Fish cakes in Thailand are often augmented with tapioca flour to make them sturdier; I opt for healthy, protein-rich quinoa instead. These make a great appetizer or can be served as a main course with noodles or rice. When preparing your quinoa for this recipe, use a ratio of 1 cup quinoa to 12/3 cups water – this ensures your fish cakes don’t get soggy. Do try the dipping sauce – just a little gives the fish cakes a sweet-tangy bite.
1 1/4 lb sea bass, rockfish or other mild white fish, boned and cut into 1-inch chunks
1 egg, beaten
1/2 cup cooked quinoa (TRY: NOW Foods Living NOW Certified Organic Whole Grain Quinoa)
1/3 cup finely chopped red bell pepper
1/4 cup finely chopped shallots, divided
3 tsp minced lemongrass
2 tsp finely minced lime leaf
2 tsp finely chopped garlic
2 tsp sriracha
3 1/2 tsp fish sauce, divided
1/4 tsp ground white pepper
1/2 cup rice vinegar
1/4 cup finely chopped cucumber
2 tbsp finely grated carrot
2 tbsp date sugar
Leaves from 1 head red or green leaf lettuce, core removed
2 tbsp safflower oil or coconut oil
To a food processor, add fish and pulse until chopped. (NOTE: Your largest piece should be about ¼ inch with some of the fish being very finely chopped and almost pastelike.) Transfer to a large bowl and add egg, quinoa, bell pepper, 3 tbsp shallots, lemongrass, lime leaf, garlic, sriracha, 1½ tsp fish sauce and pepper. Stir thoroughly with a rubber spatula. Form into 8 cakes, each about 3½ to 4 inches in diameter. (Packing the mixture into a measuring cup or ice cream scoop will help to form the cakes.) Chill for 15 minutes.
Meanwhile, prepare sauce: Combine remaining 1 tbsp shallots, vinegar, cucumber, carrot, sugar and remaining 2 tsp fish sauce and stir to dissolve the sugar. Arrange lettuce on a serving platter.
In a large nonstick skillet on medium, heat oil. Working in batches, add fish cakes to pan and cook until golden brown on the outside and opaque white in center, about 3½ minutes per side. Arrange on platter with lettuce. To eat, wrap each cake in a lettuce leaf, drizzle with a little dipping sauce and eat taco-style.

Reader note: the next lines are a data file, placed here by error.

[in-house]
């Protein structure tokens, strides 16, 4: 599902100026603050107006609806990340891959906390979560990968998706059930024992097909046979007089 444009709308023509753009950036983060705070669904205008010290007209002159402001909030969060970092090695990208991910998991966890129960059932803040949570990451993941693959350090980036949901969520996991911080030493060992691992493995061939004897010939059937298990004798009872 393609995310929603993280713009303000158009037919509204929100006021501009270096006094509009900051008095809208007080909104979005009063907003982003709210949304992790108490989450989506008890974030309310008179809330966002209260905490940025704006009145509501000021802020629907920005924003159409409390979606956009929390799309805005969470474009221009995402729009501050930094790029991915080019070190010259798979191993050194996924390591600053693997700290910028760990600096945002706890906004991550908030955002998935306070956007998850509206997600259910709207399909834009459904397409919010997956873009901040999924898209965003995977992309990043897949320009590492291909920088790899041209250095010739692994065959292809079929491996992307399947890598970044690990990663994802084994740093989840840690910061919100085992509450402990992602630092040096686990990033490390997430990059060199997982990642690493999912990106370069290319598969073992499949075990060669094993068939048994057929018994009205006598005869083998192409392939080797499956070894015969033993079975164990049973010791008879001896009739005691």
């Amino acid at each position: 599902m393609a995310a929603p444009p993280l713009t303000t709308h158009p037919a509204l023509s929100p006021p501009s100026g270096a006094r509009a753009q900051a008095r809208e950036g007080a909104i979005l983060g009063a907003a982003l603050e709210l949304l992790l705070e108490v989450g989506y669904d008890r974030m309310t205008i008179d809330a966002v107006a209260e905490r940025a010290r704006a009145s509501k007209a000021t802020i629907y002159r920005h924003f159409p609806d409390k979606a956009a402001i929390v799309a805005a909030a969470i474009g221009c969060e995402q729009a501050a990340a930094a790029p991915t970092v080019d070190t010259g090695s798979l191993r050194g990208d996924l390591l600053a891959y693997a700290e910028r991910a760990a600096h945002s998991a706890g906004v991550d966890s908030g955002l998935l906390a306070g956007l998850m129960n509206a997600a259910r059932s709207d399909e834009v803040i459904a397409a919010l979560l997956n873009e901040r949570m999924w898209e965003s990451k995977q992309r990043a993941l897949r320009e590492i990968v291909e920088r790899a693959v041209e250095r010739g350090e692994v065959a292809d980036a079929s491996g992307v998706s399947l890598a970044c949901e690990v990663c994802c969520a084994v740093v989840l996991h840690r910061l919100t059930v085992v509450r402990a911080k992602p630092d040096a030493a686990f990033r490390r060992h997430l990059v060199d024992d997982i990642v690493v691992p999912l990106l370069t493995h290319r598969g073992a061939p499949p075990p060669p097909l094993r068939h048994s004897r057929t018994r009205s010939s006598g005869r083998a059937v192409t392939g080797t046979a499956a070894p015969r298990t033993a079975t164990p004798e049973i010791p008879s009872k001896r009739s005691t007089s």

I first had this mildly spicy curry-smeared fish in the northern capital of Chiang Mai steamed in ingeniously folded banana leaf packets that also served as a takeaway container. The banana leaf is 100% natural and compostable and infuses the fish with a subtle herby flavor. Look for banana leaf at Asian and Latino markets in the freezer section, or wrap the fish in Swiss chard leaves instead.
Take a tip from Thai street vendors and have all your ingredients lined up next to the stove so you can work quickly and continue to move the ingredients around in the wok nonstop. Unsalted peanuts would make a crunchy topper to this dish for added texture.
All over Thailand, you’ll see cooks in makeshift sidewalk food carts working huge mortars and pestles, pounding together the ingredients for this spicy, refreshing salad. If you don’t have a mortar and pestle, chop and smash the chiles and garlic with the side of a chef’s knife before mixing them with the remaining dressing ingredients. Traditionally, the papaya is cut into julienne threads with a large, sharp knife, but I prefer the safety of a nifty julienne peeler.
Fried rice in Thailand is made with cold leftover white jasmine rice, but I prefer the flavor and fiber of short-grain brown rice. The combination of sweet, fresh pineapple, salty fish sauce and spicy chile sauce is typical of Thai dishes.
Replace the bacon in your BLT with lean tuna and you've got a CE-approved snack. We've also swapped out the bread for Boston lettuce for a sushi-inspired mini-meal - with each wrap packing a mere 52 calories!